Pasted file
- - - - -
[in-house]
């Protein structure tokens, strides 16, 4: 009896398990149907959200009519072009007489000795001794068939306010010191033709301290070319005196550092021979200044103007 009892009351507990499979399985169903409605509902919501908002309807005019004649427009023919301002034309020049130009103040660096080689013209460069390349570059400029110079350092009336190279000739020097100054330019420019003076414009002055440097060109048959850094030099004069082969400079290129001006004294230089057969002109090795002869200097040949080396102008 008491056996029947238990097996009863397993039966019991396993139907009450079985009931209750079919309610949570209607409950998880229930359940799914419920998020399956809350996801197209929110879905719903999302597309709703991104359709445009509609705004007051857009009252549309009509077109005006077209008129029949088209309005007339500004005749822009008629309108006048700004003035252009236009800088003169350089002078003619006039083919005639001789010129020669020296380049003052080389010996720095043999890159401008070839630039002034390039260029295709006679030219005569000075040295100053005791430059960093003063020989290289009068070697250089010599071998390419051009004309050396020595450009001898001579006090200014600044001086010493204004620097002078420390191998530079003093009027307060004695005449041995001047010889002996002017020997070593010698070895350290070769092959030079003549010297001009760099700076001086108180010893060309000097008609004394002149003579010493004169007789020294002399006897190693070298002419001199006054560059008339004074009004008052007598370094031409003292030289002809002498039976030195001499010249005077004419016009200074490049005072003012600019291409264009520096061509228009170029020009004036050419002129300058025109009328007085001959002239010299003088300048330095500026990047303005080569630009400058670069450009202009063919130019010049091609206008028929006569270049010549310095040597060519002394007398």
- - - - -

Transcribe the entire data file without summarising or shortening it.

[in-house]
């Protein structure tokens, strides 16, 4: 009896398990149907959200009519072009007489000795001794068939306010010191033709301290070319005196550092021979200044103007 009892009351507990499979399985169903409605509902919501908002309807005019004649427009023919301002034309020049130009103040660096080689013209460069390349570059400029110079350092009336190279000739020097100054330019420019003076414009002055440097060109048959850094030099004069082969400079290129001006004294230089057969002109090795002869200097040949080396102008 008491056996029947238990097996009863397993039966019991396993139907009450079985009931209750079919309610949570209607409950998880229930359940799914419920998020399956809350996801197209929110879905719903999302597309709703991104359709445009509609705004007051857009009252549309009509077109005006077209008129029949088209309005007339500004005749822009008629309108006048700004003035252009236009800088003169350089002078003619006039083919005639001789010129020669020296380049003052080389010996720095043999890159401008070839630039002034390039260029295709006679030219005569000075040295100053005791430059960093003063020989290289009068070697250089010599071998390419051009004309050396020595450009001898001579006090200014600044001086010493204004620097002078420390191998530079003093009027307060004695005449041995001047010889002996002017020997070593010698070895350290070769092959030079003549010297001009760099700076001086108180010893060309000097008609004394002149003579010493004169007789020294002399006897190693070298002419001199006054560059008339004074009004008052007598370094031409003292030289002809002498039976030195001499010249005077004419016009200074490049005072003012600019291409264009520096061509228009170029020009004036050419002129300058025109009328007085001959002239010299003088300048330095500026990047303005080569630009400058670069450009202009063919130019010049091609206008028929006569270049010549310095040597060519002394007398």